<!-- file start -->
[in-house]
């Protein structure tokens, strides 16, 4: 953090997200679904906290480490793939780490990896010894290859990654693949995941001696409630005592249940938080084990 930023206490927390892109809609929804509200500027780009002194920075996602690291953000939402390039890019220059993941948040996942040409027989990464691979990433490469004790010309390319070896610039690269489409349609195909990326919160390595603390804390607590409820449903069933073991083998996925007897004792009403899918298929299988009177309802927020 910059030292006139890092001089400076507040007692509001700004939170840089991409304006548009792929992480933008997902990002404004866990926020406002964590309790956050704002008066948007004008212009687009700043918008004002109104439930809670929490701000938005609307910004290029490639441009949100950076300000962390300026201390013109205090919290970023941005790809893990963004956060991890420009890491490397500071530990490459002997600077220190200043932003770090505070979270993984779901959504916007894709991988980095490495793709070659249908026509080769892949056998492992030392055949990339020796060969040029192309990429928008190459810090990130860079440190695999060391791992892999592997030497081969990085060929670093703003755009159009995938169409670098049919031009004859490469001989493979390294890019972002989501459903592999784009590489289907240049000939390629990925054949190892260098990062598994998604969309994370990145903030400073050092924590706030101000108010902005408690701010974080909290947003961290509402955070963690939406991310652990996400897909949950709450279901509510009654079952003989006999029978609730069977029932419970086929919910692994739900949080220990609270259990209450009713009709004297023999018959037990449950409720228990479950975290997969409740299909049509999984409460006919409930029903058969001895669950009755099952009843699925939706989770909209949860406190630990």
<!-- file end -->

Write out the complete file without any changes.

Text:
[in-house]
């Protein structure tokens, strides 16, 4: 953090997200679904906290480490793939780490990896010894290859990654693949995941001696409630005592249940938080084990 930023206490927390892109809609929804509200500027780009002194920075996602690291953000939402390039890019220059993941948040996942040409027989990464691979990433490469004790010309390319070896610039690269489409349609195909990326919160390595603390804390607590409820449903069933073991083998996925007897004792009403899918298929299988009177309802927020 910059030292006139890092001089400076507040007692509001700004939170840089991409304006548009792929992480933008997902990002404004866990926020406002964590309790956050704002008066948007004008212009687009700043918008004002109104439930809670929490701000938005609307910004290029490639441009949100950076300000962390300026201390013109205090919290970023941005790809893990963004956060991890420009890491490397500071530990490459002997600077220190200043932003770090505070979270993984779901959504916007894709991988980095490495793709070659249908026509080769892949056998492992030392055949990339020796060969040029192309990429928008190459810090990130860079440190695999060391791992892999592997030497081969990085060929670093703003755009159009995938169409670098049919031009004859490469001989493979390294890019972002989501459903592999784009590489289907240049000939390629990925054949190892260098990062598994998604969309994370990145903030400073050092924590706030101000108010902005408690701010974080909290947003961290509402955070963690939406991310652990996400897909949950709450279901509510009654079952003989006999029978609730069977029932419970086929919910692994739900949080220990609270259990209450009713009709004297023999018959037990449950409720228990479950975290997969409740299909049509999984409460006919409930029903058969001895669950009755099952009843699925939706989770909209949860406190630990």